While I could praise a number of aspects of Put Your Back N 2 It, from how the songs borderline on painfully brief without feeling incomplete to the little turns of phrase that stick with the listener long after the record stops spinning (“Take Me Home”‘s “I’ll be so quiet for you / look like a child for you / be like a shadow of a shadow of a shadow for you” is so vivid I feel like it’s burned onto my consciousness), it is the bravery of the album that is its greatest triumph. Let’s be honest here: we still live in a country where most states would think it is wrong for Mike Hadreas to marry his boyfriend, in a world where some places would arrest Hadreas for fucking his boyfriend. Sure, there exists plenty of art about being gay, but it hardly exists in the popular consciousness, and Hadreas is unflinchingly honest when presenting a gay suicide note (the painfully beautiful “17”) or a tune literally about gay sex (the title track). And sure, this is brave, but this is not the bravery I am getting at. If you have heard Hadreas speak about his art, you would quickly realize that he is just as terrified about life as any vulnerable, self-conscious person that you would meet. The bravery I am talking about is getting past that and producing art that actually has a goal to somehow make people going through similar circumstances know they are not alone; yeah, this is art that has as much intent to help the artist get through his own issues as it has to help the audience. It is not likely to be easy for people with any prejudice to swallow, and where this album is not necessarily “for” them, it could conceivably be a bridge to humanize a portion of our society that is enigmatic to most. And, at worst, even if it just appeals to a niche of young music fans that probably don’t need a change on their perspective, these folks will be rewarded by an album that strives to not only be great musically, but to also be admirable in its message.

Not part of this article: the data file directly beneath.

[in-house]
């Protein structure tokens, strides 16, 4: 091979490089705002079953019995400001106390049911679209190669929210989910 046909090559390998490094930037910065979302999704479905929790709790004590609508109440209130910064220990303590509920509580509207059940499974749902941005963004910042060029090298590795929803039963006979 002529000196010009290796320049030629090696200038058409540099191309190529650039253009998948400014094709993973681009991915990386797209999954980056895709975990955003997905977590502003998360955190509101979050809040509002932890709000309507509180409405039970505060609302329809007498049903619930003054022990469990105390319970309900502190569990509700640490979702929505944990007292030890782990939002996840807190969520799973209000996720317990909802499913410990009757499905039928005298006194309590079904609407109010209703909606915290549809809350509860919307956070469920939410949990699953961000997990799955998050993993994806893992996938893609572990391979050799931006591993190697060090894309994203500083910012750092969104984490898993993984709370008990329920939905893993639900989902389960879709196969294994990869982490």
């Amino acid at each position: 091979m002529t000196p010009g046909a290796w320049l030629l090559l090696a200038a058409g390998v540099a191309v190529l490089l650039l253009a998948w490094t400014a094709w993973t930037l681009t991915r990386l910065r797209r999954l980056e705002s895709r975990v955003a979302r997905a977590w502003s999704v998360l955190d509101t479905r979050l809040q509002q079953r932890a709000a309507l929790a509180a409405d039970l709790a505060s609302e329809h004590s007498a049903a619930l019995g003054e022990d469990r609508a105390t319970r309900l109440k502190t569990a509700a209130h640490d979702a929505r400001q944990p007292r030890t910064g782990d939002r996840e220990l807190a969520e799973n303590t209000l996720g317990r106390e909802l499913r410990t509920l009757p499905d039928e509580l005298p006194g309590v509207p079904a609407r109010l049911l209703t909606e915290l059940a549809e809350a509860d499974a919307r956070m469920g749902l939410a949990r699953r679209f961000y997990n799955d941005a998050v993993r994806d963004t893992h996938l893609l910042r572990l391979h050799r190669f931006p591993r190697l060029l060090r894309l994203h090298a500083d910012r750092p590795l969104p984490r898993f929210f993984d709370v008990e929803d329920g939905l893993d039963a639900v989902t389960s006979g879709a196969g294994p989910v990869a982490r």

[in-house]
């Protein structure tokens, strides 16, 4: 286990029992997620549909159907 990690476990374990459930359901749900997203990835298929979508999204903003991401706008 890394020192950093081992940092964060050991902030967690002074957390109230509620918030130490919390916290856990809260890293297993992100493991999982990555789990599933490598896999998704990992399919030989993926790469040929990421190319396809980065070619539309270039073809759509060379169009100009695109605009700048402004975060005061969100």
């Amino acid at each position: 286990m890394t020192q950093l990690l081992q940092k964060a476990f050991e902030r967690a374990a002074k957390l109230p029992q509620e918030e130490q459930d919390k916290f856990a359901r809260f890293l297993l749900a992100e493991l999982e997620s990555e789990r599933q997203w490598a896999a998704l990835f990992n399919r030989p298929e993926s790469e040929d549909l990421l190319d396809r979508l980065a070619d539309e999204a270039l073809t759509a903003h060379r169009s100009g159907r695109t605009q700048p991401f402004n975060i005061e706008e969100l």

Put Your Back N 2 It is a success on both fronts.
No related content found.
Plugging away since 1999, The National finally hit mainstream success with the release of their 2010 album High Violet. Of course, this entailed their first world tour, but in the new documentary Mistaken For Strangers, it’s only the backdrop for the relationship between lead singer Matt Berninger and his younger brother Tom, who had no idea that these short videos he was shooting would turn into a public document of their troubled, if still loving brotherhood.
We talk with Israeli rockers Vaadat Charigim about some of their favorite records.
We talk with Yvonne Ambree and Jesse Barnes of Take Berlin about some of the records which influenced the recording of their debut EP, Lionize.
Latest posts from The Film Stage